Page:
Soil Winter Garden
Winter is a slow month in the garden; and our garden is overshadowed by a building – even more so in these cold months. However, I noticed recently – on a sunny day – that there’s a niche in the garden that gets a good dose of sun as the rays travel along a side alley to the garden at the back of our Landshare plot.
Any sized plot of land is just the place to learn about so much: soil, food production, making compost, permaculture principles, and in the case of Transition Bondi growing community. And though we’re nowhere near an urban farm, we can learn big, in our relatively small community garden.
Savour these words – mulch, compost, worms, microbes, bacteria, coffee husks, soil, mycelium. Earth is a rich substance, but did you know that topsoil is disappearing through erosion (by water and wind) as such a rate that it will be gone in 60 years?
In an interview on ABC radio recently I learned a lot about soil.
Matthew Evans has written a book called Soil – The incredible story of what keeps the Earth and us healthy.
SOIL is not dirt, it consists of sand, silt and clay, which make up the texture. This determines how water and air are held and travel through the soil. (Did you know that during floods, trees die from suffocation, because they can’t access air in the sodden soil?)
Another amazing factoid: 1 tsp soil contains 10 bn living things, more than the global human population. Earth is alive! With tiny things.
Worms we love, and find by the hundreds in good compost.
Microbes in soil affect weather – they become airborne into the atmosphere where water vapour condenses around small solid particles and creates rain.
Plants and soil are interdependent. Plants, in the presence of sunlight (photosysnthesis) and water convert Carbon into carbohydrates. Plants also need minerals to build their structures and reproduce, and they depend on the creatures in soil to ‘deliver’ them. In fact plants ‘signal’ what they need by way of minerals!
Likewise, microbes can’t create their own nutrients. They rely on plants to create sugars (and amino acids and other energy in digestible form. The plants exude sugar from their root tips, which bacteria, fungi, algae and other micro-organisms need.
Land practices in large scale agriculture are known to create damage, particularly through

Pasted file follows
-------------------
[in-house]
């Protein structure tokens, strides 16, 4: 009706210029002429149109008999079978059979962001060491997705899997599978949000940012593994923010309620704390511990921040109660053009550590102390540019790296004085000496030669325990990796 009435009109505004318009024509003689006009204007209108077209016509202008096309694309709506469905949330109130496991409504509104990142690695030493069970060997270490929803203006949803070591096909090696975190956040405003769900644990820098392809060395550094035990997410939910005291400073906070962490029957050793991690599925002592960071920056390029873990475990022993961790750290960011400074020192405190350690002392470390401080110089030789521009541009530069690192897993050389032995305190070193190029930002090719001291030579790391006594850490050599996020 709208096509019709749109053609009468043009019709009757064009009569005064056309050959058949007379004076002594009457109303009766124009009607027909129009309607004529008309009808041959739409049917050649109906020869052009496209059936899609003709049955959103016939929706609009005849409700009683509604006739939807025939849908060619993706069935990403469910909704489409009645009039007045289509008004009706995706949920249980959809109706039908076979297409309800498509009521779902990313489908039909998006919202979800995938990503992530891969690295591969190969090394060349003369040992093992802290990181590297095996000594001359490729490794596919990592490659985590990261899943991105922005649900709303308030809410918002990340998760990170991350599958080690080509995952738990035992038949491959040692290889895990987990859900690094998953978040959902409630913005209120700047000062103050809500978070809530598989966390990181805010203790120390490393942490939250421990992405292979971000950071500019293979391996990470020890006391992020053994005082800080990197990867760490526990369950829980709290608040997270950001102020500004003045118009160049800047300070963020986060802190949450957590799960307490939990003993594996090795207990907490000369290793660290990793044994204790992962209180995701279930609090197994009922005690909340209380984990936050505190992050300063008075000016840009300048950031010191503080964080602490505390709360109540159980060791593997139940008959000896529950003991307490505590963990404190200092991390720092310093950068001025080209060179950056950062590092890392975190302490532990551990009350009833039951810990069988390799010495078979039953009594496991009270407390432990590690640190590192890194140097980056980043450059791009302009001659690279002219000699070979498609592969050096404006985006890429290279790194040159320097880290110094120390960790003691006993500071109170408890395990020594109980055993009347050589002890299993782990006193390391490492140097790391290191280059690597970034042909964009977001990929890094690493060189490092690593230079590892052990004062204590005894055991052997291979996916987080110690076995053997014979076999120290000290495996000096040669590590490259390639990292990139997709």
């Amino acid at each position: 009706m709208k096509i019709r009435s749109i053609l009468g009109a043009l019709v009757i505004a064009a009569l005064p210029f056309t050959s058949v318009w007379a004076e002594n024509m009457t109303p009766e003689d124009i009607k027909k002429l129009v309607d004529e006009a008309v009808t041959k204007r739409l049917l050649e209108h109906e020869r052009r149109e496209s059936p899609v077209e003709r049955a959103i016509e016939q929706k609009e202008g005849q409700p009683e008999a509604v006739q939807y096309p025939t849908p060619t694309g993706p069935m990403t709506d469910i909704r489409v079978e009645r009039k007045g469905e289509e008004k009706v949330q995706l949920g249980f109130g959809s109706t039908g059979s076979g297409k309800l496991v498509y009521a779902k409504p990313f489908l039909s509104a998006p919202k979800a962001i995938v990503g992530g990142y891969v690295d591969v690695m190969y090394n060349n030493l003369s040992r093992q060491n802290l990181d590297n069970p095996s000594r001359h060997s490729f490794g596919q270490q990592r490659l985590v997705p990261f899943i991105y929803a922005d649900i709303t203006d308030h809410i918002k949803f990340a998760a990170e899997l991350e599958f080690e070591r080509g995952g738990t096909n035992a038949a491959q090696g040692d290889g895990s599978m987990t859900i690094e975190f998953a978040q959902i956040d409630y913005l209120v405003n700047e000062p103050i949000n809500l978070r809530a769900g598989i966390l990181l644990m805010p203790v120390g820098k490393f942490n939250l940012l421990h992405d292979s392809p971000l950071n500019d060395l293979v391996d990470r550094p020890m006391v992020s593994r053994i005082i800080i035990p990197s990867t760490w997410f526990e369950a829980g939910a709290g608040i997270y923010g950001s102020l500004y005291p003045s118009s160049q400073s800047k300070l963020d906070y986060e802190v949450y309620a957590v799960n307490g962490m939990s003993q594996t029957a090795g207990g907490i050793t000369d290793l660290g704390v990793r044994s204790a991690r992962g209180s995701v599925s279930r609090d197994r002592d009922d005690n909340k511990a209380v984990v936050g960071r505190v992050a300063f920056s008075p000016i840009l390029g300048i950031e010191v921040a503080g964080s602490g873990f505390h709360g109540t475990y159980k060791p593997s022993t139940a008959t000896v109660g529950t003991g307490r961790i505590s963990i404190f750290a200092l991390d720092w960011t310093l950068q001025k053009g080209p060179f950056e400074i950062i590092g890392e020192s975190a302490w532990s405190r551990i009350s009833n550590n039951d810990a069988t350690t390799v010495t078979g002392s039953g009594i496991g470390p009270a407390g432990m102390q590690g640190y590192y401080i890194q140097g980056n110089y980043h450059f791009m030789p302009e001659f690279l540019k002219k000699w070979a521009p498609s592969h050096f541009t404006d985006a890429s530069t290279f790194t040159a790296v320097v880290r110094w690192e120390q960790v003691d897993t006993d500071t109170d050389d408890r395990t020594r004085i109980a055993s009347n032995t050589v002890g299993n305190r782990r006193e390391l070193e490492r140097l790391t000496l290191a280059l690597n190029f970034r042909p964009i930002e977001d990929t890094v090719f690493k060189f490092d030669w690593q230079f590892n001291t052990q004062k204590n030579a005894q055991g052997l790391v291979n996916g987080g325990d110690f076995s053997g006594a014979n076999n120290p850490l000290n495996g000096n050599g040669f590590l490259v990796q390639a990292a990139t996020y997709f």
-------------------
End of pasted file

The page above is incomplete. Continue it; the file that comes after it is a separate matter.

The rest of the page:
cutting the soil (ploughing). Disturbance of the surface of the soil ruins the home of soil micro-organisms and mycelium (a web along which chemicals travel and connect trees) , and decomposition of soil life releases carbon into the atmosphere.
Since colonisation in Australia half of the topsoil has been lost. And it takes 1000k years to make 1cm soil; it is a finite resource. And given that 98% of our food comes from topsoil we need to take heed. It is predicted that at current rates, all our topsoil will be gone in 40 years time. ): We need to get to work to reverse this destruction.
Two other factoids: half of the antibiotics we use come from topsoil. And being around soil contributes to feelings of wellbeing.
What can we do as individuals? Every action counts, every person can make a contribution. Small-scale gardening, on window-sills, balconies and in laneways or on verges – these situations connect us to the larger questions about soil and land management. And the same information applies to soils in our potplants.
Every bit of soil counts and mulching the soil’s surface protects the life forms underground, maintains moisture, allows green cover and stops the release of carbon into the atmosphere.
Finally, composting is a powerful way to support good soils. Besides which it diverts food from landfill. Did you know that food buried in landfill (away from oxygen) produces methane, a greenhouse gas many times more concentrated than carbon dioxide?
Join us in our compost-making and land management practices on a small scale, at our community garden digs. Second Sunday of every month.
Thank you for this blog article summarizing a complex topic in a simple way!